The Future of Search Is Boutique - Deepstash
The Future of Search Is Boutique

The Future of Search Is Boutique


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The Future of Search Is Boutique

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In a world of infinite information, it becomes important to organize the world's trustworthy information.

The opportunity in search is not to attack Google head-on with a massive, one-size-fits-all horizontal aggregator, but rather to build boutique search engines that index, curate, and organize things in new ways.

The problem, now is not what to read/buy/eat/watch/etc., but figuring out the best thing to read/buy/eat/watch/etc. with my limited time and attention.


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Vertical search aggregators

Vertical search players like Yelp, Expedia, Zillow, and Behance fill functionality and relevancy gaps using structured data specific to their industries

Relevance depends on the sociology of the current moment

A combination of irrelevant filters, ad-based business models, and unconstrained supply has overwhelmed consumers and made it hard to find signals

Vertical search aggregators work when you know exactly what you want. But knowing what you want isn’t usually the starting point, which creates an opportunity to help the overwhelmed consumer with better discovery and curation along the funnel.


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The conversation around curation has been too focused on the content and not enough on the structure.

Curation, when thought of in the context of sharing bite-sized, isolated bits in feed-like architectures, is predominantly about entertainment, not utility.

The opportunity is in moving curated content feeds away from their never-ending-now orientation and toward more goal-oriented interfaces. People should be able to find whatever content they want on their terms and not be beholden to when the curator decides to publish.


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All curation grows until it requires search, and all search grows until it requires curation.


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Boutique search engines are next-level curation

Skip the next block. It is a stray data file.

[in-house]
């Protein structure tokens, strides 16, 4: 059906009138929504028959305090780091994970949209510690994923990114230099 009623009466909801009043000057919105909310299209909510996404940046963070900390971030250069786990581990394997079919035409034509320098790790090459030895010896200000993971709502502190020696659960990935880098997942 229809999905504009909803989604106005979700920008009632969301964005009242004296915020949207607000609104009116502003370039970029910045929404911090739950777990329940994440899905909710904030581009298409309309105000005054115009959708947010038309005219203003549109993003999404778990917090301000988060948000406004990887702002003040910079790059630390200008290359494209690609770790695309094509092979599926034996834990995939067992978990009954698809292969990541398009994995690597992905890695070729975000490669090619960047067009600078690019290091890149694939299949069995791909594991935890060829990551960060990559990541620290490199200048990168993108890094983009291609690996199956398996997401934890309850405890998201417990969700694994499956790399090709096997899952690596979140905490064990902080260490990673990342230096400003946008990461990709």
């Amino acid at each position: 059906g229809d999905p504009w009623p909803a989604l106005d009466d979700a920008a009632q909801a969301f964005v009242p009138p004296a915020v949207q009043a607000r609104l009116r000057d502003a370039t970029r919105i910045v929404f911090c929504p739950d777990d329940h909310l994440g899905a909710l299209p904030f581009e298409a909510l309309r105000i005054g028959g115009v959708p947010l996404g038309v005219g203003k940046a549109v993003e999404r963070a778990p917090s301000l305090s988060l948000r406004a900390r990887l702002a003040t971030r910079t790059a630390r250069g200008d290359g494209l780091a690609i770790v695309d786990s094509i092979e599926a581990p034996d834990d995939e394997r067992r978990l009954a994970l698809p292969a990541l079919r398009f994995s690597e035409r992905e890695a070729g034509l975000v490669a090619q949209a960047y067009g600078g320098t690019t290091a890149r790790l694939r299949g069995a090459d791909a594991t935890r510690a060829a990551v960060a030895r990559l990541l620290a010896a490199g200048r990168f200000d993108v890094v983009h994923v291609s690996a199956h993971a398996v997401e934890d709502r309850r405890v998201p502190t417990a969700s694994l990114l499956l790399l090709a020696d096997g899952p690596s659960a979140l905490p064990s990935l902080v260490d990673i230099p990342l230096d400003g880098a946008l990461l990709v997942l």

• Searchable, curated interfaces will help us move away from ephemeral, time-bound feeds into contextual, high-signal, trustworthy knowledge spaces.
  • Unlike vertical search aggregators, boutique search engines feel less like the Yellow Pages and more like texting your friends to ask for a recommendation. They have constrained supply, which is the foundation for their biggest moat: trust.


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Over and over again, curation sites fall into an existential trap. They start with high-quality, curated recommendations.

As they grow, they scale with crowdsourcing, often filling the gap with scraping. The line between curator, compiler, and cataloguer is thin.

A natural invisible asymptote - diminishing returns on more data over time


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  • Platforms like Twitter delegate this responsibility to their users, who have to go through a long and arduous process of following a huge number of people to ultimately arrive at a self-curated timeline that mimics their interests.
  • Some centralize their curation, while others stay away from curation in favor of more traditional crowdsourcing.


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The project of human knowledge, as it stands today, is a vast ocean of fragmented information and ideas, with the best sources near-impossible to find. We need more interfaces with a point of view on what information is missing, how it needs to be organized, and at what point of the value chain the curation has to happen.


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